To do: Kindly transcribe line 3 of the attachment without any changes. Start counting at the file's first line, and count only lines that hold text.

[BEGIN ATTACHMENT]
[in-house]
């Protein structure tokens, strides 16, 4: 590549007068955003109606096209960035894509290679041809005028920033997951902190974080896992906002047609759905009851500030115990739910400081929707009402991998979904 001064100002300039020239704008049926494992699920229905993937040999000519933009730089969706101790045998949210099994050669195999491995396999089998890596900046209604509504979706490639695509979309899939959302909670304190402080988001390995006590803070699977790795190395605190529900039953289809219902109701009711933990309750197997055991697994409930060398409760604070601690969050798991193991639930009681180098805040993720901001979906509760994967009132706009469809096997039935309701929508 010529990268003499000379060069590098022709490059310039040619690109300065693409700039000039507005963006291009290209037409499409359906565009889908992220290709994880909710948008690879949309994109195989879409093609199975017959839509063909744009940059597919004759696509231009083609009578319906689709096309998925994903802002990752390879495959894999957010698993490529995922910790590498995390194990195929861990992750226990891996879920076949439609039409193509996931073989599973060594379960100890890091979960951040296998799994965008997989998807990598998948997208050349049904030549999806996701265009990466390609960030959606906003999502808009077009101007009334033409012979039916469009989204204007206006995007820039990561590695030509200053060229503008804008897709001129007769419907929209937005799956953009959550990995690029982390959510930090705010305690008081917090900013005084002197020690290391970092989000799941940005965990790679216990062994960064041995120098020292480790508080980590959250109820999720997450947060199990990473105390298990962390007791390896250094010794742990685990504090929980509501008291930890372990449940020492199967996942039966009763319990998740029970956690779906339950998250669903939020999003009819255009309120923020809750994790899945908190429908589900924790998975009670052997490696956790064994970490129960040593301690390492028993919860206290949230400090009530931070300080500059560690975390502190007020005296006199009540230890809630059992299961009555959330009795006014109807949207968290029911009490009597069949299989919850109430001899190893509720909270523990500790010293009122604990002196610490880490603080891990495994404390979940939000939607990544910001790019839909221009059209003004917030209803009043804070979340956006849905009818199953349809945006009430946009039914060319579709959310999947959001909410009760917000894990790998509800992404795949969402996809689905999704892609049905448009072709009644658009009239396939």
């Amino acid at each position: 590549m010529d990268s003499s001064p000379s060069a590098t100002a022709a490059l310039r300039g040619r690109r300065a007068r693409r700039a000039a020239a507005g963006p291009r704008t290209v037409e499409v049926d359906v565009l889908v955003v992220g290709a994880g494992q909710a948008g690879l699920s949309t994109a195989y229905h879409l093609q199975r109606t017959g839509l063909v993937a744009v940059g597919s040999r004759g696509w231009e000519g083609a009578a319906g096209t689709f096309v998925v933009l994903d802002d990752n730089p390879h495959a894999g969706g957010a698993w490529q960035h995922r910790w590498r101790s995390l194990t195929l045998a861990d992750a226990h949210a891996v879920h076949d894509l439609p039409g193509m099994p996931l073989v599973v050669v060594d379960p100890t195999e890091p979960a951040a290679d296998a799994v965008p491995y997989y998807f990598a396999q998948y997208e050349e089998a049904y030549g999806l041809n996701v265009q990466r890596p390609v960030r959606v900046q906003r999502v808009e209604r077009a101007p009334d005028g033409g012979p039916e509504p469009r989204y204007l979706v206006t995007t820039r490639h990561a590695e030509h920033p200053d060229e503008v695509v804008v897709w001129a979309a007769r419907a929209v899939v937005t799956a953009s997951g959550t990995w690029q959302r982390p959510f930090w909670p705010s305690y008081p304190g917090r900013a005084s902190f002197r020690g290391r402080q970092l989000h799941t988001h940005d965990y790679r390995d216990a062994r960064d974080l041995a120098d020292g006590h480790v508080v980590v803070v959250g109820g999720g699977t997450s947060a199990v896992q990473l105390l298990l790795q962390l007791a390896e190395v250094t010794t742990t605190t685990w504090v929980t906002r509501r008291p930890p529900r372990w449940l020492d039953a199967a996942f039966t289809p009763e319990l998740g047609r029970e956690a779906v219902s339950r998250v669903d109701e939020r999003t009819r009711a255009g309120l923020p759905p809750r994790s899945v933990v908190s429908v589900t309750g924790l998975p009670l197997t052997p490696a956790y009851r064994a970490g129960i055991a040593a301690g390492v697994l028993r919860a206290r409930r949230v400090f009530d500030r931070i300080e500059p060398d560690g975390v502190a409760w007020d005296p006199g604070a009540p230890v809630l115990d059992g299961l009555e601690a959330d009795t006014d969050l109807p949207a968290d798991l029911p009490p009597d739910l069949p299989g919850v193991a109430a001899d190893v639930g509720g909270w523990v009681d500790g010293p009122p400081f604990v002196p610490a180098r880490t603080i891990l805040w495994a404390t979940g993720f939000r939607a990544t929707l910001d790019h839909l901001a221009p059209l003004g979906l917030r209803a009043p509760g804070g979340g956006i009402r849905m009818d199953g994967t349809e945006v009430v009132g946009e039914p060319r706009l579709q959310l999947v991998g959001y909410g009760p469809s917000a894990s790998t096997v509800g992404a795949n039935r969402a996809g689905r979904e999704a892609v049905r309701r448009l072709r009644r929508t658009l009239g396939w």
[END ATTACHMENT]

């Amino acid at each position: 590549m010529d990268s003499s001064p000379s060069a590098t100002a022709a490059l310039r300039g040619r690109r300065a007068r693409r700039a000039a020239a507005g963006p291009r704008t290209v037409e499409v049926d359906v565009l889908v955003v992220g290709a994880g494992q909710a948008g690879l699920s949309t994109a195989y229905h879409l093609q199975r109606t017959g839509l063909v993937a744009v940059g597919s040999r004759g696509w231009e000519g083609a009578a319906g096209t689709f096309v998925v933009l994903d802002d990752n730089p390879h495959a894999g969706g957010a698993w490529q960035h995922r910790w590498r101790s995390l194990t195929l045998a861990d992750a226990h949210a891996v879920h076949d894509l439609p039409g193509m099994p996931l073989v599973v050669v060594d379960p100890t195999e890091p979960a951040a290679d296998a799994v965008p491995y997989y998807f990598a396999q998948y997208e050349e089998a049904y030549g999806l041809n996701v265009q990466r890596p390609v960030r959606v900046q906003r999502v808009e209604r077009a101007p009334d005028g033409g012979p039916e509504p469009r989204y204007l979706v206006t995007t820039r490639h990561a590695e030509h920033p200053d060229e503008v695509v804008v897709w001129a979309a007769r419907a929209v899939v937005t799956a953009s997951g959550t990995w690029q959302r982390p959510f930090w909670p705010s305690y008081p304190g917090r900013a005084s902190f002197r020690g290391r402080q970092l989000h799941t988001h940005d965990y790679r390995d216990a062994r960064d974080l041995a120098d020292g006590h480790v508080v980590v803070v959250g109820g999720g699977t997450s947060a199990v896992q990473l105390l298990l790795q962390l007791a390896e190395v250094t010794t742990t605190t685990w504090v929980t906002r509501r008291p930890p529900r372990w449940l020492d039953a199967a996942f039966t289809p009763e319990l998740g047609r029970e956690a779906v219902s339950r998250v669903d109701e939020r999003t009819r009711a255009g309120l923020p759905p809750r994790s899945v933990v908190s429908v589900t309750g924790l998975p009670l197997t052997p490696a956790y009851r064994a970490g129960i055991a040593a301690g390492v697994l028993r919860a206290r409930r949230v400090f009530d500030r931070i300080e500059p060398d560690g975390v502190a409760w007020d005296p006199g604070a009540p230890v809630l115990d059992g299961l009555e601690a959330d009795t006014d969050l109807p949207a968290d798991l029911p009490p009597d739910l069949p299989g919850v193991a109430a001899d190893v639930g509720g909270w523990v009681d500790g010293p009122p400081f604990v002196p610490a180098r880490t603080i891990l805040w495994a404390t979940g993720f939000r939607a990544t929707l910001d790019h839909l901001a221009p059209l003004g979906l917030r209803a009043p509760g804070g979340g956006i009402r849905m009818d199953g994967t349809e945006v009430v009132g946009e039914p060319r706009l579709q959310l999947v991998g959001y909410g009760p469809s917000a894990s790998t096997v509800g992404a795949n039935r969402a996809g689905r979904e999704a892609v049905r309701r448009l072709r009644r929508t658009l009239g396939w």